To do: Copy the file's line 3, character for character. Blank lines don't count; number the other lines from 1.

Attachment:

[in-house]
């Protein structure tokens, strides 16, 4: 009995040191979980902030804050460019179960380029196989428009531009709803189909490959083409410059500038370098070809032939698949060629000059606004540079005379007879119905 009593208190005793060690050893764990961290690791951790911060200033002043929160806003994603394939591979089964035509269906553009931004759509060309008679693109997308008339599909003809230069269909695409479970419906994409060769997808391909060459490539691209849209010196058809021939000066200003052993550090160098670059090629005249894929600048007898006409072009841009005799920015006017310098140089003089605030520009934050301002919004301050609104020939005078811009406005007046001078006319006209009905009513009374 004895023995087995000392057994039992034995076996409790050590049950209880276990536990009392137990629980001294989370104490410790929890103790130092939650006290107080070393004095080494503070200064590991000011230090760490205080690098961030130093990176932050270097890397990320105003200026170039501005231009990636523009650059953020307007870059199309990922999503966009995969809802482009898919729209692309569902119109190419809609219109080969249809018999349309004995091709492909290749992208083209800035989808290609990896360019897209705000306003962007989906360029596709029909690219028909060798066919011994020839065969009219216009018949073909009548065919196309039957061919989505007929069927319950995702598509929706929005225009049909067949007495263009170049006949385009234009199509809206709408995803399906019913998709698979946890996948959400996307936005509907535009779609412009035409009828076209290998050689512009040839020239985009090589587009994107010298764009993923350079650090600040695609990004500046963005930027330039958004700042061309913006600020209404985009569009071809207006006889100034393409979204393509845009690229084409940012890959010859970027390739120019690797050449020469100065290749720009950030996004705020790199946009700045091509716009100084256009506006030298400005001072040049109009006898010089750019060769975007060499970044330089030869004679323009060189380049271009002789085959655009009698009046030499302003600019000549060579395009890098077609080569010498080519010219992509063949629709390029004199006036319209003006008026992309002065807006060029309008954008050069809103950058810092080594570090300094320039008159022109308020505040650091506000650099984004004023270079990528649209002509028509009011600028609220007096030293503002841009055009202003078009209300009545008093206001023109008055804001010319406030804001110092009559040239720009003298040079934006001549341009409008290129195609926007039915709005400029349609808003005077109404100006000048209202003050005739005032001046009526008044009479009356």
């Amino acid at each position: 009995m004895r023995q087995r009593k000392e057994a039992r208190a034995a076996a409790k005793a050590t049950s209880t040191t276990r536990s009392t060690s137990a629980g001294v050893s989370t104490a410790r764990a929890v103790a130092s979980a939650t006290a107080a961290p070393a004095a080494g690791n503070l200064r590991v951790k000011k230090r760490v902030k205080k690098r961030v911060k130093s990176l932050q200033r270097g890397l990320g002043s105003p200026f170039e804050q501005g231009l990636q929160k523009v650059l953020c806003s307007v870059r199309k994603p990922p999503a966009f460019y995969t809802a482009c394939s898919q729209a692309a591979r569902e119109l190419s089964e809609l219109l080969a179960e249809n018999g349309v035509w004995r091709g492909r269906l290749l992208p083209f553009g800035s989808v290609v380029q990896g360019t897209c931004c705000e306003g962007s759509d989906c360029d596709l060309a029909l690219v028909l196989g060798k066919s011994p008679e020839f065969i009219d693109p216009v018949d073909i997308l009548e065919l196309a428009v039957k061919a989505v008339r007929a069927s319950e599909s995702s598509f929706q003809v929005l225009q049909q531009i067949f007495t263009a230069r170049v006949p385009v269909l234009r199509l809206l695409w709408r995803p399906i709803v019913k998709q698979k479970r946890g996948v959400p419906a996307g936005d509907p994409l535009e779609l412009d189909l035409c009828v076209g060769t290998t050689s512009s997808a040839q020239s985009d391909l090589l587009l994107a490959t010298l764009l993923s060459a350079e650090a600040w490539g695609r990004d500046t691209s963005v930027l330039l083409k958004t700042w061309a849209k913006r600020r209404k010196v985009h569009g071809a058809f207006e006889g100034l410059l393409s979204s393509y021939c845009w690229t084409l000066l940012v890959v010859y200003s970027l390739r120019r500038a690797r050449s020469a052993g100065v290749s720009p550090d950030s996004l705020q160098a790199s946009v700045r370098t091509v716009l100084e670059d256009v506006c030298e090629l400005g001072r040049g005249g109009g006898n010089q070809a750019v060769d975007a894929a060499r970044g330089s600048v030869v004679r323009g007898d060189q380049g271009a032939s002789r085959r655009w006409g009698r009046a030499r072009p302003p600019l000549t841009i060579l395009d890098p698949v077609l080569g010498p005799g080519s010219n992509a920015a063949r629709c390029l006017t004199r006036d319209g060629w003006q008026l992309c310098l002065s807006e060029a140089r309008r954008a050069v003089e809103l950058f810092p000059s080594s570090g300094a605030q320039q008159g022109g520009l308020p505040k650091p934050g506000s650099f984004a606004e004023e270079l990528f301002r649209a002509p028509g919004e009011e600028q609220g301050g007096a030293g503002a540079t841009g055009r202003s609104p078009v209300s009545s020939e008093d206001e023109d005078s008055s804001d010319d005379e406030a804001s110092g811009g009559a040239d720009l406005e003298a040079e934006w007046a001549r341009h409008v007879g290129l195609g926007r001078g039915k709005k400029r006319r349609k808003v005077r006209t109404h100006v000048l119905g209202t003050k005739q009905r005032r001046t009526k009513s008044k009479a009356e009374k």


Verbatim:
């Amino acid at each position: 009995m004895r023995q087995r009593k000392e057994a039992r208190a034995a076996a409790k005793a050590t049950s209880t040191t276990r536990s009392t060690s137990a629980g001294v050893s989370t104490a410790r764990a929890v103790a130092s979980a939650t006290a107080a961290p070393a004095a080494g690791n503070l200064r590991v951790k000011k230090r760490v902030k205080k690098r961030v911060k130093s990176l932050q200033r270097g890397l990320g002043s105003p200026f170039e804050q501005g231009l990636q929160k523009v650059l953020c806003s307007v870059r199309k994603p990922p999503a966009f460019y995969t809802a482009c394939s898919q729209a692309a591979r569902e119109l190419s089964e809609l219109l080969a179960e249809n018999g349309v035509w004995r091709g492909r269906l290749l992208p083209f553009g800035s989808v290609v380029q990896g360019t897209c931004c705000e306003g962007s759509d989906c360029d596709l060309a029909l690219v028909l196989g060798k066919s011994p008679e020839f065969i009219d693109p216009v018949d073909i997308l009548e065919l196309a428009v039957k061919a989505v008339r007929a069927s319950e599909s995702s598509f929706q003809v929005l225009q049909q531009i067949f007495t263009a230069r170049v006949p385009v269909l234009r199509l809206l695409w709408r995803p399906i709803v019913k998709q698979k479970r946890g996948v959400p419906a996307g936005d509907p994409l535009e779609l412009d189909l035409c009828v076209g060769t290998t050689s512009s997808a040839q020239s985009d391909l090589l587009l994107a490959t010298l764009l993923s060459a350079e650090a600040w490539g695609r990004d500046t691209s963005v930027l330039l083409k958004t700042w061309a849209k913006r600020r209404k010196v985009h569009g071809a058809f207006e006889g100034l410059l393409s979204s393509y021939c845009w690229t084409l000066l940012v890959v010859y200003s970027l390739r120019r500038a690797r050449s020469a052993g100065v290749s720009p550090d950030s996004l705020q160098a790199s946009v700045r370098t091509v716009l100084e670059d256009v506006c030298e090629l400005g001072r040049g005249g109009g006898n010089q070809a750019v060769d975007a894929a060499r970044g330089s600048v030869v004679r323009g007898d060189q380049g271009a032939s002789r085959r655009w006409g009698r009046a030499r072009p302003p600019l000549t841009i060579l395009d890098p698949v077609l080569g010498p005799g080519s010219n992509a920015a063949r629709c390029l006017t004199r006036d319209g060629w003006q008026l992309c310098l002065s807006e060029a140089r309008r954008a050069v003089e809103l950058f810092p000059s080594s570090g300094a605030q320039q008159g022109g520009l308020p505040k650091p934050g506000s650099f984004a606004e004023e270079l990528f301002r649209a002509p028509g919004e009011e600028q609220g301050g007096a030293g503002a540079t841009g055009r202003s609104p078009v209300s009545s020939e008093d206001e023109d005078s008055s804001d010319d005379e406030a804001s110092g811009g009559a040239d720009l406005e003298a040079e934006w007046a001549r341009h409008v007879g290129l195609g926007r001078g039915k709005k400029r006319r349609k808003v005077r006209t109404h100006v000048l119905g209202t003050k005739q009905r005032r001046t009526k009513s008044k009479a009356e009374k």